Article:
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The much hyped Killzone 2 delivered on its technical promises but failed to give me the gripping experience that its visuals deserve. Although I found the multiplayer an exciting and thrilling evolution of the genre, the singleplayer campaign was lacklustre and forgettable. Its characters and story were impossible to sympathise with and it served up a clichéd plate of FPS staples.
First of all there's no doubt that Killzone 2 is a tremendous looking game. But when it comes to FPS games then I'm willing to sacrifice visual quality for a stable and high frame experience. Even in a single-player campaign I want those instant and reactive controls that make the difference between virtual life and death.
But its long development time shows that I can have all the cake I want and stuff in my gob. I didn't see any of the usual frame-rate drops or dodgy textures I'd associate with an FPS game. No matter how many explosions, weapon fire or debris was being thrown onto the screen my experience was always smooth.
No matter how many explosions, weapon fire or debris was being thrown onto the screen my experience was always smooth.
And yet... I have problems. For a start the perspective on the story seems in a very odd place. I'm used to wading through hordes of bad guys and feeling no remorse or doubt about shooting them in the face. Ugly-looking aliens? No problem. Nazi's? Bullet through the head with no questions. But here? There's something not quite right.
Part of it is down the obnoxious attitude of your team-mates who behave in a disturbing and bloodthirsty way. All they seem to care about is killing the enemy and ending the war in the most brutal way possible. The other part of the problem is the complete lack of in-game story or narrative. This makes the war against the Helghan all but a mystery for someone not steeped in the lore of Killzone 2. As such I found myself wanting to turn my weapon on my teammates rather than charge headlong into more red-goggled ‘bad guys'.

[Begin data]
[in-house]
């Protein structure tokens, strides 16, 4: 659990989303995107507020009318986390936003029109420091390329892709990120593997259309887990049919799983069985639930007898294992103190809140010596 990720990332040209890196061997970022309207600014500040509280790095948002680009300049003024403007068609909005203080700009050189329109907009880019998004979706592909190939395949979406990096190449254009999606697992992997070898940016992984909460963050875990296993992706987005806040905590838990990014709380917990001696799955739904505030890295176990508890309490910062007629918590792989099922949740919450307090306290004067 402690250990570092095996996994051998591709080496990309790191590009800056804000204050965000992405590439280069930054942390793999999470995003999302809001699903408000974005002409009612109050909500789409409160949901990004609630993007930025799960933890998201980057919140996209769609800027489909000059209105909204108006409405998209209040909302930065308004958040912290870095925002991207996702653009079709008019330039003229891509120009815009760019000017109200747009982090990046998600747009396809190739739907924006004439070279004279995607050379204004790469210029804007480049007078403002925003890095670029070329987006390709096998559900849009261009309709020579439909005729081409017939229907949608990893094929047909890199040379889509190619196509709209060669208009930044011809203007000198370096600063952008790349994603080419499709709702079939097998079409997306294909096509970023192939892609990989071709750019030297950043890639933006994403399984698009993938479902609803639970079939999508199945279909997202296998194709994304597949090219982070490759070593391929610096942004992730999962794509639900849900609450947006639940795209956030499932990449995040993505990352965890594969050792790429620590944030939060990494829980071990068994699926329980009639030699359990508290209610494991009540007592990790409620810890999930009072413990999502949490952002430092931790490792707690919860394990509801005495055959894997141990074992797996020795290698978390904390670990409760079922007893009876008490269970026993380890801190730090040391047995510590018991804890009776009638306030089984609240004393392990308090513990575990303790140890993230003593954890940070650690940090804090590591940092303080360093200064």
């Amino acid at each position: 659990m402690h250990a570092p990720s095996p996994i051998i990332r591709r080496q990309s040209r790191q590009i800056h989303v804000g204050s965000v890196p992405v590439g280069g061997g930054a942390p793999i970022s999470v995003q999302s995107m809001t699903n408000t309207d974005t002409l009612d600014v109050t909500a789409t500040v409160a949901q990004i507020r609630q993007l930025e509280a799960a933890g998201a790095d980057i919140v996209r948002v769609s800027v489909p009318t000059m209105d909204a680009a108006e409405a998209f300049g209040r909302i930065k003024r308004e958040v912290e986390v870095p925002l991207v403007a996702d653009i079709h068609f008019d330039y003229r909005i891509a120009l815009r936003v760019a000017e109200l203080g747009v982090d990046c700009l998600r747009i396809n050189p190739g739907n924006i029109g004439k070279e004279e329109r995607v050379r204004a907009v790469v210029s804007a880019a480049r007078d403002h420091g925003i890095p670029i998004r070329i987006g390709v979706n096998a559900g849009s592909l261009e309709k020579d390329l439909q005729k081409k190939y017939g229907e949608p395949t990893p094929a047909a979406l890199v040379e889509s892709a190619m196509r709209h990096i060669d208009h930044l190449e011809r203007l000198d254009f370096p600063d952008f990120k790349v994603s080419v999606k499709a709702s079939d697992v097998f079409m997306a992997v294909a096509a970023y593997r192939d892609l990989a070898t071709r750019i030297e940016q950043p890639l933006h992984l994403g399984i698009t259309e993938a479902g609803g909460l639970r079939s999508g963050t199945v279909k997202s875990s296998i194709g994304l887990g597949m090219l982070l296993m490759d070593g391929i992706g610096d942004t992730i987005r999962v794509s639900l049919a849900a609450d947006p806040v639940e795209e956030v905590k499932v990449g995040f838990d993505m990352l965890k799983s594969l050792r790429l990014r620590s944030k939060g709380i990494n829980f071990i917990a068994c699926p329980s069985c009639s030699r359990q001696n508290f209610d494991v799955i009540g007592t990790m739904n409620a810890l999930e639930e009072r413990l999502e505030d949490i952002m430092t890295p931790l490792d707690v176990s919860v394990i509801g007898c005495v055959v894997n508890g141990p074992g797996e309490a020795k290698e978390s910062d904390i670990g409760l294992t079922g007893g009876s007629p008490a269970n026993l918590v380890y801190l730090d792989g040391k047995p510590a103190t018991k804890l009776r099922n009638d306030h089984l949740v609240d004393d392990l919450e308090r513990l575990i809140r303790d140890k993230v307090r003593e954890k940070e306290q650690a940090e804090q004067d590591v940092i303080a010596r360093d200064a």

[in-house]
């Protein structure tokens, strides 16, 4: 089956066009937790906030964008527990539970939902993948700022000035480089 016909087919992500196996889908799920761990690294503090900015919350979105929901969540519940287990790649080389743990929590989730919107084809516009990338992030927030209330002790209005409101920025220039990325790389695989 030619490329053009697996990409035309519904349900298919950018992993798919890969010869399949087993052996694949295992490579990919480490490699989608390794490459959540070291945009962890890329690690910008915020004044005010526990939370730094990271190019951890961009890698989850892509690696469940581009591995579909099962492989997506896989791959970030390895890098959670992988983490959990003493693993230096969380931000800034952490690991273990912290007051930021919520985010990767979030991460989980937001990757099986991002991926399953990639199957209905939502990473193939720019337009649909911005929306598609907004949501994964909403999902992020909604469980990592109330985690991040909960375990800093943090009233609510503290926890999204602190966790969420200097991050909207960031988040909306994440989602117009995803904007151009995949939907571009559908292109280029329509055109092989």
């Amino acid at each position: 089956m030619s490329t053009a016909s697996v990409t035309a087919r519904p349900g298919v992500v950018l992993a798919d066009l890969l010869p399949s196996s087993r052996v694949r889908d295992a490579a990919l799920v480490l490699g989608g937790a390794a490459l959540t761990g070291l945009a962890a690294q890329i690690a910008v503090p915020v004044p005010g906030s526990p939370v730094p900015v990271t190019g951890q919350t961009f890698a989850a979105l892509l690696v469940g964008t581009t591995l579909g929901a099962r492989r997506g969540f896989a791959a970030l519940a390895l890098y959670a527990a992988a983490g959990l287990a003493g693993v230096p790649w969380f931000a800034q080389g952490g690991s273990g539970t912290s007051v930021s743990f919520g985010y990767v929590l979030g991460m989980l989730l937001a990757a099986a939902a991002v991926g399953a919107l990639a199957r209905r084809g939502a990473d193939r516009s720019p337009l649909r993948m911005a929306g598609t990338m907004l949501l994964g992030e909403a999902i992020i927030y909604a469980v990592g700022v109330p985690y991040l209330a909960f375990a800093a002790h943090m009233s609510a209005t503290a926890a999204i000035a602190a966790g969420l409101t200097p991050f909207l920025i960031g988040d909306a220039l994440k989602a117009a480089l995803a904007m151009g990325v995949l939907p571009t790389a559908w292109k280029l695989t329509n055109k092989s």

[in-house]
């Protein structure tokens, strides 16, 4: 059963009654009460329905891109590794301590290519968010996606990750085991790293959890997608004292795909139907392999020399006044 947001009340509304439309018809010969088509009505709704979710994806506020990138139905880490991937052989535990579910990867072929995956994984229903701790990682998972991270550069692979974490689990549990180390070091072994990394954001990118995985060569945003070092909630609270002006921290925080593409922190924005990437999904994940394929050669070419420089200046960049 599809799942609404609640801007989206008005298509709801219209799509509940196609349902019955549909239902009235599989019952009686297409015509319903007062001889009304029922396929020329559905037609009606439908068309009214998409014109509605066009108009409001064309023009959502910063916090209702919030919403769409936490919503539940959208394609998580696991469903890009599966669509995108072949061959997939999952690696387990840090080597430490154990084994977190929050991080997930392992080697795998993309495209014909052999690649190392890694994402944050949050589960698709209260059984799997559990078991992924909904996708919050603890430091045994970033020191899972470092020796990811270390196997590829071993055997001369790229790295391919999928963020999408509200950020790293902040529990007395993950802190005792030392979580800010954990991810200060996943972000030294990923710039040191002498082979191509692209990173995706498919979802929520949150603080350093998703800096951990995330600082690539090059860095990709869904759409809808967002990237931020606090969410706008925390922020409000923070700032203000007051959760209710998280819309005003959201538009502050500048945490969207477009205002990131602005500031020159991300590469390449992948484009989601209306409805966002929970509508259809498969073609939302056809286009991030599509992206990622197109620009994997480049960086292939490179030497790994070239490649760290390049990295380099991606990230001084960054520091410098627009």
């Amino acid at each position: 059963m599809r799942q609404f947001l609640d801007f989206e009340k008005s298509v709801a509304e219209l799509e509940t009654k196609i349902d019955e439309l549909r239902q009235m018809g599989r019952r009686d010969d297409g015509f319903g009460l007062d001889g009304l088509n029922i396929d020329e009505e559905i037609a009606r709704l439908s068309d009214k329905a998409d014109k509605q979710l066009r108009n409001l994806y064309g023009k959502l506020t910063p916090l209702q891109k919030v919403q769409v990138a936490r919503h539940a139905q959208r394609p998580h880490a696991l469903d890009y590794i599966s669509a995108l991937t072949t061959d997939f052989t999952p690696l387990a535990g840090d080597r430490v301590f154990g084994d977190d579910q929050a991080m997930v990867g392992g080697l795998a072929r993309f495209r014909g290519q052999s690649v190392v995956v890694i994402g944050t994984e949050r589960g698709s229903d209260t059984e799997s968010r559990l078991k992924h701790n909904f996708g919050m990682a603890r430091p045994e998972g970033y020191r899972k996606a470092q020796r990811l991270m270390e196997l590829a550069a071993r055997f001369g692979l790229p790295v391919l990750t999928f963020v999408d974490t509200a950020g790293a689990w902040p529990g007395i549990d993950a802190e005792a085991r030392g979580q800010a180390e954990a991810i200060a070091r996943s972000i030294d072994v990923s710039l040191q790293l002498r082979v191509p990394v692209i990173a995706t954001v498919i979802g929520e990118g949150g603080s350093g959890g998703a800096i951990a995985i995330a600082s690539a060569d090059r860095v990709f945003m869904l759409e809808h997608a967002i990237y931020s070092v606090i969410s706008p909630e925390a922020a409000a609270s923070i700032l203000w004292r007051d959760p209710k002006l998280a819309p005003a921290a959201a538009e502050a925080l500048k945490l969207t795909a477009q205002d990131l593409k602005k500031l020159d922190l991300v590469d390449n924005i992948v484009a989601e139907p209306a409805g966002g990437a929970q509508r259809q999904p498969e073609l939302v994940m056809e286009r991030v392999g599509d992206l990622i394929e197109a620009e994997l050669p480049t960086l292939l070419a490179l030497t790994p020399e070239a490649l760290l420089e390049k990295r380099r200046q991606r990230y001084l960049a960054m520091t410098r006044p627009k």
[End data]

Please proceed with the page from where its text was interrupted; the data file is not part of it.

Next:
For a long time I was willing to go along with this style of narrative as it seemed to suggest some ambiguity about the conflict. I'm all for smoke and mirrors and anti-war sentiments being brought up in games. After all, Call of Duty 4 had a few sobering moments interspersed with its usual shooting gallery style levels. But there's no trace of any moral centre to the game. By the time the plot turns the war into a personal experience for your character its impact is anadine and negligible.
I feel Killzone 2 has missed an opportunity to tell a meaningful story. In the end it doesn't even do a clichéd space opera tale particularly well.
Perhaps it was wrong to have expected some deep allegory to a real-world conflict but I feel Killzone 2 has missed an opportunity to tell a meaningful story. In the end it doesn't even do a clichéd space opera tale particularly well. Although there's a rich universe of lore available through Killzone.com that links up with the collectable Intel items strewn throughout the levels. The refusal to hint at this wider story makes me wonder what the point of the single-player campaign was.
Putting my lefty-liberal disappointment aside, the multiplayer part of the game (called Warzone) rekindled my heart for Killzone 2. Rather than stopping and starting modes and different maps like every FPS game before it, I was thrilled to see that Warzone had mixed everything together. Now the five game types play out dynamically over course of any one map. This subtle change made such a difference. Not only did it keep the matches flowing quickly and averting the boredom or fatigue I usually get, but it also made it additive as hell. Three to four hours of Call of Duty 4 or Team Fortress 2 tends to feel like a long arduous experience but in Warzone, time went past with dangerous ease.
Taking the usual ranking system now prevalent in multiplayer games, Warzone adds a new layer of class-based gameplay. This added a huge amount of depth that added more than I expected. Aside from Team Fortress 2 there's little variety on offer in FPS multiplayer games today. But with seven classes to unlock and the ability to mix two to suit my playing style I found Warzone a bit more engaging than the others I've tried. With all this variety on offer and a system in place that helps new players get into matches specifically designed for them, Warzone is by far the best FPS multiplayer I've played on any system.
But best overall FPS? No, not by a long shot.
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